People severely initiated into a group often have stronger group affiliation than those undergoing a mild or no initiation. There is controversy over the correct theoretical explanation for this. The traditional explanation is that new members exaggerate their liking of the group as a way of avoiding cognitive dissonance. An explanation that has emerged more recently (e.g. Lodewijkx Syroit, 2001) has been that from the Severity-Affiliation-Attraction-Hypothesis (SAAH), suggesting that the evoked physiological arousal increases affiliation. These competing explanations were investigated. Experiments 1-2 suggested that the least amount of cognitive dissonance led to the highest amounts of group affiliation. Experiment 3 (ongoing) is testing SAAH by tracking physiological arousal whilst varying initiation of learner-drivers. Results, various rites-of-passage and cultural explanations will be discussed to extract conclusions on what severe initiations do to new group members and why.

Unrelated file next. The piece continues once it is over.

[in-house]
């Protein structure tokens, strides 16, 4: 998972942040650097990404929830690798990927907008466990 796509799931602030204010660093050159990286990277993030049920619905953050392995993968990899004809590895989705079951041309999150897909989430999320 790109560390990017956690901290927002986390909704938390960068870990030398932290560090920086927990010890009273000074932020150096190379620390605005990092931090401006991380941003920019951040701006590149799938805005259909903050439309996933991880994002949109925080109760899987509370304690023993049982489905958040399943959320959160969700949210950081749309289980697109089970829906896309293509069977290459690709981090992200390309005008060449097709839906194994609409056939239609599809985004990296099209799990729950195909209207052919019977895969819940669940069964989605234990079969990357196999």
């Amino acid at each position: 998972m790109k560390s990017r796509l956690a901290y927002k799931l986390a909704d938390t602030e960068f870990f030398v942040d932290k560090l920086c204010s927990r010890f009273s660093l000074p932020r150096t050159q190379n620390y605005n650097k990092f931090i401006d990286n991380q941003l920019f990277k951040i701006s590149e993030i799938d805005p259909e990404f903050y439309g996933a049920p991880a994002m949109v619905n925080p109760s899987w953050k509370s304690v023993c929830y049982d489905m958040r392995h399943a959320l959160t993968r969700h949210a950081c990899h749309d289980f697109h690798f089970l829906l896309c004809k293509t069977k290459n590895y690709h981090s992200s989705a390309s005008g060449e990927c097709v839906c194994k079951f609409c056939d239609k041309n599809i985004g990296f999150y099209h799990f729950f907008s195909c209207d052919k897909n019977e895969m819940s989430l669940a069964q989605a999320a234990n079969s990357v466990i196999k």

|Title of host publication||Society for the Psychological Study of Social Issues, 24-27 June 2010, New Orleans, United States of America.|
|Publication status||Published - 1 Jun 2010|